These Are the 10 Best All-Women Rap Collaborations of All Time

Getty | Jamie McCarthy; Katsumi Murouchi
Photo Illustration: Ava Cruz
Getty | Jamie McCarthy; Katsumi Murouchi
Photo Illustration: Ava Cruz

Since 1973 — after DJ Kool Herc hosted a party in the Bronx, NY, that birthed the cultural phenomenon that is hip-hop — women in rap have historically been overlooked for their contributions to the genre. But that doesn't diminish their momentous impact in leading rap's innovations and pushing it forward.

Where would rap music be without Missy Elliott's iconic music videos? Or without Queen Latifah's self-affirming bars that have empowered generations of women? Or without the current female rap renaissance?

When these women perform together, the creativity and dominance of female rappers becomes even more potent. So as hip-hop celebrates 50 years this month, we honor the culture with our list of some of the best collaborations of all time between female rappers.

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"Ladies First" by Queen Latifah Feat. Monie Love

Before she became an award-winning actor, singer, and model, Queen Latifah was one of rap's leading voices, especially for women. And her iconic song "Ladies First" is a main reason why. The track, considered one of rap's first feminist anthems, shines with Latifah and Monie Love's lyrical annihilation against patriarchal values in hip-hop. With "Ladies First," the pair declared that women were no longer rap's supporting act — they were the main characters.

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"Not Tonight (Ladies Night Remix)" by Lil' Kim Ft. Missy Elliott, Da Brat, Left Eye, Angie Martinez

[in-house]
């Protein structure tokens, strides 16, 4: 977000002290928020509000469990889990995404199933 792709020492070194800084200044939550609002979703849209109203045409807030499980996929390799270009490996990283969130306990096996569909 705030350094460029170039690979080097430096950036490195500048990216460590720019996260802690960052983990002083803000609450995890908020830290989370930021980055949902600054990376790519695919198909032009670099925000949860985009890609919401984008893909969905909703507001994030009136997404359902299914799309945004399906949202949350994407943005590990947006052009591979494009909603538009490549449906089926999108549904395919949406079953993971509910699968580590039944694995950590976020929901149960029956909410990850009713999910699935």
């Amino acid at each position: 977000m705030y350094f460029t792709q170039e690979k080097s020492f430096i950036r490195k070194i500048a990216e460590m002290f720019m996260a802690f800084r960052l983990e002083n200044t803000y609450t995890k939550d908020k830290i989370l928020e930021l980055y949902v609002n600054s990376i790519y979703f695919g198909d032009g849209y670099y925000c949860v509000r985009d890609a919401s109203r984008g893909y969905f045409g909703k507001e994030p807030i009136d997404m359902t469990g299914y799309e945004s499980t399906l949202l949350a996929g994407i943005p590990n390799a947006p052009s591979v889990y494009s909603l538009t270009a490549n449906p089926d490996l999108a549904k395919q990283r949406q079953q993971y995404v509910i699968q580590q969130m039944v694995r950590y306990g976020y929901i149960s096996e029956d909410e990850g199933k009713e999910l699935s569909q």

Off the heels of her groundbreaking debut album, "Hard Core," Lil' Kim gathered an Avengers-style supporting cast of female rappers for 1997's "Not Tonight" remix. Angie Martinez, Missy Elliott, Da Brat, and Left Eye not only joined the song, but they made it their own with their respective domineering verses. Together, they made the track sound and feel like more of a joint effort, where each artist was a star instead of a featured rapper. And who can forget the equally star-studded video? Queen Latifah, SWV, Xscape, and more made cameos throughout to remind viewers that this was a ladies' night, indeed.

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"WAP" by Cardi B Feat. Megan Thee Stallion

Mere months after COVID-19 stay-at-home orders were enforced, Cardi B and Megan Thee Stallion teamed up for a song that instantly recaptured the bliss of having a fun summertime girls' night out. The duo traded several indelible bars of just how opulent and appetizing their sexual prowess is while the visuals celebrated women empowerment with cameos from artists like Normani, Latto, and Sukihana. "WAP" made history as the first female rap collaboration to debut at No. 1 on the Billboard Hot 100, but even that didn't stop the single from facing immense backlash by conservatives who attacked its salacious lyrics. Still, the misogyny-riddled criticism hasn't erased the song's firm reminder that a woman's sexual autonomy reigns supreme.

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"I Wanna Be Down" by Brandy Feat. Queen Latifah, Yo-Yo, and MC Lyte

With the release of her eponymous 1994 debut album, Brandy, then 15 years old, proved that she had a voice so masterful and effective it could chart a course for the past and future of R&B. Her dynamic lower register and run selection (which would make any choir leader envious) are what made her debut single, "I Wanna Be Down," so special. To further solidify the shining moment, Brandy recruited Queen Latifah, Yo-Yo, and MC Lyte for an all-star remix that proved to be an unforgettable collaboration in the history of hip-hop and R&B. The three rappers seamlessly blended with Brandy's lyrics about a teenage crush to give the single a sexier, more mature sound that continues to remind listeners of each rapper's preeminent lyricism.

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"Sock It 2 Me" by Missy Elliott and Da Brat